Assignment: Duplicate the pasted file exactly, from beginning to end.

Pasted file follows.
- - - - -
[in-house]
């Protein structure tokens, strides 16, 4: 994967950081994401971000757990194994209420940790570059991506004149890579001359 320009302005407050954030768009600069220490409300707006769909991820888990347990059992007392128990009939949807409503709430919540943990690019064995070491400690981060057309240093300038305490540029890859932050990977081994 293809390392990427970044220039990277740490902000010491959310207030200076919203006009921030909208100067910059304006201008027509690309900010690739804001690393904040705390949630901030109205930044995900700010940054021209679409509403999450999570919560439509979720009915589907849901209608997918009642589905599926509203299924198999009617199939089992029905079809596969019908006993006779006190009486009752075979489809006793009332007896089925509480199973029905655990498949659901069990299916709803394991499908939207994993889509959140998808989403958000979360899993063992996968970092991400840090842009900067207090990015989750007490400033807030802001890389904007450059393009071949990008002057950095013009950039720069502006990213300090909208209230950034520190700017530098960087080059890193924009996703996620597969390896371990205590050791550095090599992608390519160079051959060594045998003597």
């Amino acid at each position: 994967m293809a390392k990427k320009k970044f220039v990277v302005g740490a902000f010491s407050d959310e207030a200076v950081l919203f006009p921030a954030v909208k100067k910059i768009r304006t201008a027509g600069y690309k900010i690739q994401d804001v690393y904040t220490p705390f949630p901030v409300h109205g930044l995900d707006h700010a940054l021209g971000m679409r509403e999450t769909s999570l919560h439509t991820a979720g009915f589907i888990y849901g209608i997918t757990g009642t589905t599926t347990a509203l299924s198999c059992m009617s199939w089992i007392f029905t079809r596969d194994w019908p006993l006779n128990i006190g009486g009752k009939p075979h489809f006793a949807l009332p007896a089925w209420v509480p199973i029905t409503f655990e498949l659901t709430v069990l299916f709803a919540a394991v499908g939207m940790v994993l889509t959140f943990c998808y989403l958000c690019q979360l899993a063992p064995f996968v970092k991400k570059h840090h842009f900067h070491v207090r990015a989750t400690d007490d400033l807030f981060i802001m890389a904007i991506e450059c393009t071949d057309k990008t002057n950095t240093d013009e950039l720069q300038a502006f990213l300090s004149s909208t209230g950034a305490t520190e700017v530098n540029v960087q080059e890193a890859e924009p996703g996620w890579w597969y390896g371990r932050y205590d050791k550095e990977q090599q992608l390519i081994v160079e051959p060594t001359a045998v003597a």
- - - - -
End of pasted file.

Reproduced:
[in-house]
């Protein structure tokens, strides 16, 4: 994967950081994401971000757990194994209420940790570059991506004149890579001359 320009302005407050954030768009600069220490409300707006769909991820888990347990059992007392128990009939949807409503709430919540943990690019064995070491400690981060057309240093300038305490540029890859932050990977081994 293809390392990427970044220039990277740490902000010491959310207030200076919203006009921030909208100067910059304006201008027509690309900010690739804001690393904040705390949630901030109205930044995900700010940054021209679409509403999450999570919560439509979720009915589907849901209608997918009642589905599926509203299924198999009617199939089992029905079809596969019908006993006779006190009486009752075979489809006793009332007896089925509480199973029905655990498949659901069990299916709803394991499908939207994993889509959140998808989403958000979360899993063992996968970092991400840090842009900067207090990015989750007490400033807030802001890389904007450059393009071949990008002057950095013009950039720069502006990213300090909208209230950034520190700017530098960087080059890193924009996703996620597969390896371990205590050791550095090599992608390519160079051959060594045998003597």
């Amino acid at each position: 994967m293809a390392k990427k320009k970044f220039v990277v302005g740490a902000f010491s407050d959310e207030a200076v950081l919203f006009p921030a954030v909208k100067k910059i768009r304006t201008a027509g600069y690309k900010i690739q994401d804001v690393y904040t220490p705390f949630p901030v409300h109205g930044l995900d707006h700010a940054l021209g971000m679409r509403e999450t769909s999570l919560h439509t991820a979720g009915f589907i888990y849901g209608i997918t757990g009642t589905t599926t347990a509203l299924s198999c059992m009617s199939w089992i007392f029905t079809r596969d194994w019908p006993l006779n128990i006190g009486g009752k009939p075979h489809f006793a949807l009332p007896a089925w209420v509480p199973i029905t409503f655990e498949l659901t709430v069990l299916f709803a919540a394991v499908g939207m940790v994993l889509t959140f943990c998808y989403l958000c690019q979360l899993a063992p064995f996968v970092k991400k570059h840090h842009f900067h070491v207090r990015a989750t400690d007490d400033l807030f981060i802001m890389a904007i991506e450059c393009t071949d057309k990008t002057n950095t240093d013009e950039l720069q300038a502006f990213l300090s004149s909208t209230g950034a305490t520190e700017v530098n540029v960087q080059e890193a890859e924009p996703g996620w890579w597969y390896g371990r932050y205590d050791k550095e990977q090599q992608l390519i081994v160079e051959p060594t001359a045998v003597a």